*We don’t allow junk food in our house. While the selection of snacks we have satisfies the rest of the family, the only thing Noah will generally snack on is yogurt (a compromise – and expensive! – brand because of his pickiness and palate), tortilla chips (healthiest brand I can find) with organic salsa (again, only one expensive brand that he likes), and beef jerky (once again, a compromise brand because he won’t eat the DELICIOUS jerky our farmer makes).
*We don’t allow junk drinks our house. These are probably more dangerous to our children then junk food. Drink offerings in our house are water, raw milk, fermented beverages like kombucha, and occasionally coconut water, sparkling water or home-brewed iced tea. Noah refuses everything besides water, including milk besides those times I require him to drink it. In fact, he even refuses to drink filtered water. So tap water (another compromise) he gets.
*When we go out to eat as a family, Noah can order what he would like. (We may change this because in recent months I’ve realized his soda consumption is worse than I imagined.) When we go to parties, church, Omi’s house, etc. etc. etc., Noah eats what he likes.
And now, in a nutshell, here is WHY I think those rules make sense for us and are not too restrictive at all:
*I think that where we spend our food dollars is a moral issue. I believe we are voting with our dollars and so I try very hard to use those dollars responsibly.
*Noah’s diet outside of our house is so very bad, I need to use the limited amounts of time I have to feed him to get nutrients into him and attempt to counteract the damage he is doing to his body.
*I cannot knowingly encourage my children to do something that is harmful to them. If food dyes and preservatives and GMOs are toxins – and I know that they are – they don’t have a place in my house. Just like with cigarettes and heroin.
*The line between food issues and discipline can be blurred, but much of this comes down to respect. I do care more about his heart than the specifics of what goes into his mouth, but I think his attitude toward our wishes about what goes into his mouth demonstrates the state of his heart.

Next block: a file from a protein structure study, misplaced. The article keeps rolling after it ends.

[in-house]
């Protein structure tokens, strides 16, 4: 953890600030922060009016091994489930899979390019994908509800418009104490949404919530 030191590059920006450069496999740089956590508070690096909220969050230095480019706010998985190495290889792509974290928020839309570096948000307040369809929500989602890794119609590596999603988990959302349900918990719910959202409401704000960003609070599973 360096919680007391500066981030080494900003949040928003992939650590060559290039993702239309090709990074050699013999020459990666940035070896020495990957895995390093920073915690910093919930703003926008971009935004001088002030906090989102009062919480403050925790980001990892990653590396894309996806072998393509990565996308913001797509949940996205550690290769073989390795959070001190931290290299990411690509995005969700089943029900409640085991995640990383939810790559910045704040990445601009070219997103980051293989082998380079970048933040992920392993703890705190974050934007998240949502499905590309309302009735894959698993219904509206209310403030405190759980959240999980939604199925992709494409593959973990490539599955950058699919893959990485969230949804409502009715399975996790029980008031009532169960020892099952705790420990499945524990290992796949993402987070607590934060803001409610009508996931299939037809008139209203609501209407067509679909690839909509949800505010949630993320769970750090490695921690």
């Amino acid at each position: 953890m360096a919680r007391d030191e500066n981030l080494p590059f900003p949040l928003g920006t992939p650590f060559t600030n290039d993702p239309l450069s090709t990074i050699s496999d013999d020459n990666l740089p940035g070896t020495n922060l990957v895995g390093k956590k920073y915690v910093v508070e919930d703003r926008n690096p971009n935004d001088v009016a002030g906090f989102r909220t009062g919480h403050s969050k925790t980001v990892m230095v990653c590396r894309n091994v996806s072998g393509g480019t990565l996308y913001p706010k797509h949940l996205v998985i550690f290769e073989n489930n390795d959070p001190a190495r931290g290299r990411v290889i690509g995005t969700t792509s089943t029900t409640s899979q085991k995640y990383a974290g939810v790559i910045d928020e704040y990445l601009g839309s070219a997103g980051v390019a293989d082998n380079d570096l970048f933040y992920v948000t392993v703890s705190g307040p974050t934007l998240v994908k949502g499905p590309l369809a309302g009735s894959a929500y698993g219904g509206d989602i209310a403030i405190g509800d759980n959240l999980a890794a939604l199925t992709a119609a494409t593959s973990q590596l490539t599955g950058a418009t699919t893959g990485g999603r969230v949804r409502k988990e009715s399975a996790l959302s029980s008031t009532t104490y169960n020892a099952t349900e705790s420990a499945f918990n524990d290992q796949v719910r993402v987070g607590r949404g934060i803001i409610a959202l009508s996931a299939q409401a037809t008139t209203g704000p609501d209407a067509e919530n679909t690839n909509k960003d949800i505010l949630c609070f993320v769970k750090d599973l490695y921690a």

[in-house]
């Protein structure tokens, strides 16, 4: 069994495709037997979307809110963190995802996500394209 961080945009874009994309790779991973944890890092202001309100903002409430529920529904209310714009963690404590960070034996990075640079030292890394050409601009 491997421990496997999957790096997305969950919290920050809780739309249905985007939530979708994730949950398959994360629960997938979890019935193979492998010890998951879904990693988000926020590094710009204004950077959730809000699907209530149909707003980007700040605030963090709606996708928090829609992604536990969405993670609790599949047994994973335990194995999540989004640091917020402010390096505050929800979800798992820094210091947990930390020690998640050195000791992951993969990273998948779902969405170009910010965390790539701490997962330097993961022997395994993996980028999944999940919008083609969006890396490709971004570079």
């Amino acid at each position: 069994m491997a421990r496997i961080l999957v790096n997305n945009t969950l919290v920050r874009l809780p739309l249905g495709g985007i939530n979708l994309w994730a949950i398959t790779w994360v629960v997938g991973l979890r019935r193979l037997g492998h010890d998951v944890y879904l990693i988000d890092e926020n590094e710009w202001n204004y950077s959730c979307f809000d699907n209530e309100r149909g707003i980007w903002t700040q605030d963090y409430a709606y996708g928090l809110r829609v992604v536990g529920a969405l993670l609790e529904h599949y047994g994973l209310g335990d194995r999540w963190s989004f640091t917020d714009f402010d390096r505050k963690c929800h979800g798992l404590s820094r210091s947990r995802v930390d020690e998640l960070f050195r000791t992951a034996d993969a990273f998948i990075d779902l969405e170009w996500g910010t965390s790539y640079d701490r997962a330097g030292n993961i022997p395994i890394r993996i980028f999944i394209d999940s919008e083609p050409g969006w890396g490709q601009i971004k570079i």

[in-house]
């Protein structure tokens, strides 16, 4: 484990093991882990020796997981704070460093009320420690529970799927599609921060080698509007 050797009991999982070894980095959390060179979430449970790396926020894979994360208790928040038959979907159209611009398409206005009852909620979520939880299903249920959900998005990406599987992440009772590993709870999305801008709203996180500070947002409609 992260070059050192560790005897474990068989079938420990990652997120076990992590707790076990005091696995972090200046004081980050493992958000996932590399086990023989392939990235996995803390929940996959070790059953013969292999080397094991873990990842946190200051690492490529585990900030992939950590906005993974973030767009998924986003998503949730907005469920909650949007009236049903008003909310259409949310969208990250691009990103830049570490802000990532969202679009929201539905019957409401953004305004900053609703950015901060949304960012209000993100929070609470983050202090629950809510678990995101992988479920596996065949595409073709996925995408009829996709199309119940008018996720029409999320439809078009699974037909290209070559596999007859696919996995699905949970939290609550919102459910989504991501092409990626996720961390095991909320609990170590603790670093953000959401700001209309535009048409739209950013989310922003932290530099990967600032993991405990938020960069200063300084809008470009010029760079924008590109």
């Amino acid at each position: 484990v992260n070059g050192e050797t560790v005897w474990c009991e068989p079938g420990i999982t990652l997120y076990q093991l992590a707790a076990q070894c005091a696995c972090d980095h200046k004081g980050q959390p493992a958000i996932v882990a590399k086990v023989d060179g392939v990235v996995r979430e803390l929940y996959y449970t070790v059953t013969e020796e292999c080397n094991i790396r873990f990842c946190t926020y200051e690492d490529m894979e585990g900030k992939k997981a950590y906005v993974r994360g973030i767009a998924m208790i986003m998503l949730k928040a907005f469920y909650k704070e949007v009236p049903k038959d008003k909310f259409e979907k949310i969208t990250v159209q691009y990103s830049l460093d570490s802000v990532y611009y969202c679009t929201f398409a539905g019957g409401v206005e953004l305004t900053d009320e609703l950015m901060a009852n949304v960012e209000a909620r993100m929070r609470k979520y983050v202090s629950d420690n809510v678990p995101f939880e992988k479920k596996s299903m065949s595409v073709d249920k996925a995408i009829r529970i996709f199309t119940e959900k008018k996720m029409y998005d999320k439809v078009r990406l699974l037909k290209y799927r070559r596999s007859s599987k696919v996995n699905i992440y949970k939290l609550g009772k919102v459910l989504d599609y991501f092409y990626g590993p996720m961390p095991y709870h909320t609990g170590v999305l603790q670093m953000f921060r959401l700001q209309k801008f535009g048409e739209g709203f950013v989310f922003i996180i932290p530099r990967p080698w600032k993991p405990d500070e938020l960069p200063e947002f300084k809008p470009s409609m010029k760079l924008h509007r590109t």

Finally, I want to at least touch on how Noah’s eating affects other decisions that we, as his parents, make. For instance, we see natural health practitioners. We choose practitioners who, like our naturopath (who is also an MD) and our dentist, share our perspective on nutrition’s central role in maintaining our health. Sometimes seeing these practitioners costs more or isn’t covered by standard insurance. We make our insurance choices based on allowing us the most affordable access to the practitioners of our choice. Well, taking Noah to a natural or nutrition-based doctor would be for naught. Is the answer then to take him to health care providers with whom we don’t agree, who may not be part of our insurance and to whom we do not want to give our money? Here is an example: Noah sometimes worries about his (thankfully mild) acne. Should I take him to standard dermatologist who will prescribe a medication and/or cream that I believe to be toxic and dangerous to my son, when I know exactly what is causing and can cure his acne?! (See items 1-5 and 7 on this list, for starters.)
Well, there you have it. Or at least some of it. Where do you stand on these things? How are you dealing with your older kids and their eating habits? Please share your thoughts… Just try to be nice.